Navigation tools – both old school and new tech – are an important part of overland travel. Overlanding is always about the journey, but the journey isn’t much fun if you don’t know where you are going.
Since most folks are in the backcountry at some point in their journey, you can’t always count on a cell signal. Most experienced overlanders carry with them a mix of paper maps and digital devices, including SOS devices — to help them plot their course and keep them safe in the backcountry.
We put together a list of some great overlanding navigation tools for you whether you’re on two wheels, four wheels, or more.
Butler — Motorcycle Maps
Motorcycle riders should find the maps from Butler especially tailored to their needs. The maps are available in regions, points of interest, or in a large bundle covering the entire country. They also have a range of roads to distinguish urban travel or remote roads that are away from developments – depending on what kind of scenery suits the trip.
DeLorme Atlas and Gazetteer Maps
DeLorme Atlas and Gazetteer Maps are super-reliable and being paper, they will never lose their charge. DeLorme has versions for every U.S. state with detailed information on landmarks, state and national parks, rivers, campgrounds, hunting areas and pretty much every piece of outdoor information. They’re in full color, as well, making them easier to read and distinguish categories.
Paper maps are only good if you know how to use them. A better option is to carry a map and compass. The Suunto A-30L Compass includes a luminous bezel and declination correction scale to cover all recreational uses. The luminous bezel aids in navigation at night and in poor visibility and the declination correction scale makes navigational math a breeze. Buy a compass and learn to use it. It could save your life.
Garmin – Overlander
Garmin has a long reputation for making reliable GPS devices for street travel, but the Overlander takes that a step further by giving directions once you’re off the road. The 7.0-inch display uses similar software to other Garmin devices for easy-to-use driving directions to get to your destination. But once off the road, it features useful tools to help find campsites, roads, weight and size limits for vehicles, and topographic information. An app can also load maps from the USGS. And it all comes encased in a tough package that can withstand weather, dust, and shocks. It’s a durable device that can be used just about anywhere.
If you want to minimize the electronic devices you bring in the outdoors, consider the Offroad App from onX. The service is updated daily with information on trails, campsites, and road changes to prevent as many surprises as possible on your way to your destination. The app includes information covering 985 million acres of public land, as well as more than 54,000 campsites, and 35,000 miles of trails. Better still, it also works when your smartphone loses signal, so you can download maps you need and pre-program your own points of interest.
MSRP: 7-day free trial/ $29.99 per year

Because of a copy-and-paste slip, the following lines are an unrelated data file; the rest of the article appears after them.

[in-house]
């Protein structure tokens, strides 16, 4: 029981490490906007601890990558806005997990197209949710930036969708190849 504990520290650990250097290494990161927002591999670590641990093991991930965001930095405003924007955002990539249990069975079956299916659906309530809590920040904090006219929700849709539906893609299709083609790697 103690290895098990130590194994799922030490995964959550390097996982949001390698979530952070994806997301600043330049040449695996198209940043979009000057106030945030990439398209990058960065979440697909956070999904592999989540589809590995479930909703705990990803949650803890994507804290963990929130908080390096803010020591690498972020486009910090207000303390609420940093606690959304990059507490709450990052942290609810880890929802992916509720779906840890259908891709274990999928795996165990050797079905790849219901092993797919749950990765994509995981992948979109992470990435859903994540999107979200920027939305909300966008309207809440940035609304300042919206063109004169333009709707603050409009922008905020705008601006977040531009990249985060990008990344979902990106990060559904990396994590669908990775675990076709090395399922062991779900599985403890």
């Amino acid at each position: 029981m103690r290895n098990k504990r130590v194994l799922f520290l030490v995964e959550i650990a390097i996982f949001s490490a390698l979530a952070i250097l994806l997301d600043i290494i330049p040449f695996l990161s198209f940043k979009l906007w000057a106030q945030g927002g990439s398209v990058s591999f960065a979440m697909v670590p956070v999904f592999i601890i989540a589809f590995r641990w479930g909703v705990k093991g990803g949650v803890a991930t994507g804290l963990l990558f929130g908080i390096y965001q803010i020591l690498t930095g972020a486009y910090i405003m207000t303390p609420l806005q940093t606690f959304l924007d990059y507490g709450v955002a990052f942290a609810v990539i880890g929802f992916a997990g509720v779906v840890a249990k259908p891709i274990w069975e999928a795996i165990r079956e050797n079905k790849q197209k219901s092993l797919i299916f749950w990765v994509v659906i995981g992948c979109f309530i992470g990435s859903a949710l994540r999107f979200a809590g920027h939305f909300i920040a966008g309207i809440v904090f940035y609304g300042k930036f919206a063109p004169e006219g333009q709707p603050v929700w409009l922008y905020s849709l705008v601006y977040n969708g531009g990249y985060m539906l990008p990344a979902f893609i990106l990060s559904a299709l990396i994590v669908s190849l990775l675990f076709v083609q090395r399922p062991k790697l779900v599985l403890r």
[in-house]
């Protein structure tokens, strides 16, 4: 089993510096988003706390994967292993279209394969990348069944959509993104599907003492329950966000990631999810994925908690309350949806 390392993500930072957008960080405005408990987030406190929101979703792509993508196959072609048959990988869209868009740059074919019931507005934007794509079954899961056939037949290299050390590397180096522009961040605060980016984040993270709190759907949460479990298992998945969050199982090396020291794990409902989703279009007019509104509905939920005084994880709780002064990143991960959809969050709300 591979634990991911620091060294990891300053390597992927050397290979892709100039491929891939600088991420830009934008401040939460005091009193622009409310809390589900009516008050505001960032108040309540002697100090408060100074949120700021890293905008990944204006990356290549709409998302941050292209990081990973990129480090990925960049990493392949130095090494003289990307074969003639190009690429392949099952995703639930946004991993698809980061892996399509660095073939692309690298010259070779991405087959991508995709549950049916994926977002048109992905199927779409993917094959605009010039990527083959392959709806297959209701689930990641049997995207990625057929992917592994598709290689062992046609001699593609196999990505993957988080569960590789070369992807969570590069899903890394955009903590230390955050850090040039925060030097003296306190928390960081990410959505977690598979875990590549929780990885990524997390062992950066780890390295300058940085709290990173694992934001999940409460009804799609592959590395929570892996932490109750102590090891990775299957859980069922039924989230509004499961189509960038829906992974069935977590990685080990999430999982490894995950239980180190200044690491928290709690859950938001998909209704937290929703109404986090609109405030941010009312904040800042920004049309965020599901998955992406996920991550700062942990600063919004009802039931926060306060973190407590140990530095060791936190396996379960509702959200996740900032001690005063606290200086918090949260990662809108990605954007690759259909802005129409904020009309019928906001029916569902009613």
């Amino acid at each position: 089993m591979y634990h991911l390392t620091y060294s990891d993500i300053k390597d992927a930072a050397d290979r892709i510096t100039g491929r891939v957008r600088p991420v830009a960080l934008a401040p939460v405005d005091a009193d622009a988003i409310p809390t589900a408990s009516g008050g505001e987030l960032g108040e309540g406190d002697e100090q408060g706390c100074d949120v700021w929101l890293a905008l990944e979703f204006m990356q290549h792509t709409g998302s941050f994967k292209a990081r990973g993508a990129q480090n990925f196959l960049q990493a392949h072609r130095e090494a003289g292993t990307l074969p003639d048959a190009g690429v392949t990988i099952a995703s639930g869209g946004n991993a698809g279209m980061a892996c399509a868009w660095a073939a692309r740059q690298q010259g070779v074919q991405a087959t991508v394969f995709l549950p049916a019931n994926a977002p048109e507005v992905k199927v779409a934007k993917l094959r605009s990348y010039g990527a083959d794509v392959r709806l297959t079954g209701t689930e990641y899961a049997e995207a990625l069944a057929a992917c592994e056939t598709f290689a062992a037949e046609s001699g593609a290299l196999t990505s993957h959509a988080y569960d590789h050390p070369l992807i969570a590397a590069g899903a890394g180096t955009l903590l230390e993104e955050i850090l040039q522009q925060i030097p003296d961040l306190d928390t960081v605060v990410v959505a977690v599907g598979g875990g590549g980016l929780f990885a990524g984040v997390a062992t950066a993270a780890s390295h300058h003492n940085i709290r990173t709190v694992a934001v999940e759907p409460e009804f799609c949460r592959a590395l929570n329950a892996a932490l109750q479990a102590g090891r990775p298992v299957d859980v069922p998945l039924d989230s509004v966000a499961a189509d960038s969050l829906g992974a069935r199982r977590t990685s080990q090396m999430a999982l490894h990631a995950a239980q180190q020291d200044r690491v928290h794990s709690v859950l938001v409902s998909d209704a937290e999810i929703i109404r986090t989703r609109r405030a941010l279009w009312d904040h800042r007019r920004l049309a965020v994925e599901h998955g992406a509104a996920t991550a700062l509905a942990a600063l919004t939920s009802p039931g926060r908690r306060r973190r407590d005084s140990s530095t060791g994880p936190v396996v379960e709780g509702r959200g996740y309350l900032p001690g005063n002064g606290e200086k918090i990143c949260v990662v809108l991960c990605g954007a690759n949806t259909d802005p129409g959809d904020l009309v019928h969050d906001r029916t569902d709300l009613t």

Gaia GPS broke into the space as a useful mapping tool for trails and hiking, but Gaia is also a useful tool for vehicular backcountry travel too – with various mapping layers and topographic information built into the app. Users can download maps, create waypoints, and share .gpx files with others in their group. Better still, it works with an Apple CarPlay-compatible vehicle head unit, meaning it’s easier than ever to use before you get on a trail.
MSRP: Free – $36.00 per year
FunTreks offers custom-designed map books and digital GPS maps that feature off-road trails that have been tested by experts. Their books differentiate various trails based on difficulty, which are accompanied by detailed photos and turn-by-turn directions to make sure you don’t tackle more than you can handle. Currently, FunTreks guides are available for Arizona, California, Colorado, and Utah.
MSRP: $34.95– $74.90
Part of a successful overland journey is pre-planning from home. Trails Offroad makes that simple by giving you access to maps with tracks color coded by difficulty backed by an advanced trail rating system that expressly indicates a trails difficulty level; detailed route descriptions; all the waypoints Trails Offroad has in its database; GPX files with meaningful waypoints, including obstacles, campsites, and historical POI; and advanced search capabilities. Get your planning dome in no time!
MSRP: Free or $25.00 annually
GPS ENABLED SOS DEVICES:
Bivy — Bivystick
Conventional cellular service can be hard to come by when you’re too far from the main road, so the Bivystick helps get location information and even text messages to others. It can send texts from anywhere in the world using GPS, as well as share your location and track it at 10-minute intervals. Maps can also be downloaded through it, and its battery can also be used to charge a smartphone. It’s a small but useful multi-purpose tool for finding your way outside.
The SPOT Trace can keep track of you or your belongings when you leave them behind. In intervals of minutes or hours, the Trace sends updates to your phone using GPS signals to give a status update on movement with real-time coordinates. It’s a light 3.1 ounces and works in extreme temperatures – as well as being submersible for up to 90 seconds. Service plans run between $10 and $13 per month, so it’s a reasonable fee for making sure your expensive property stays where it’s supposed to be.
MSRP: $99.99 + service plan
Header photo credit: Emmanuel Maceda @bochie | Upsplash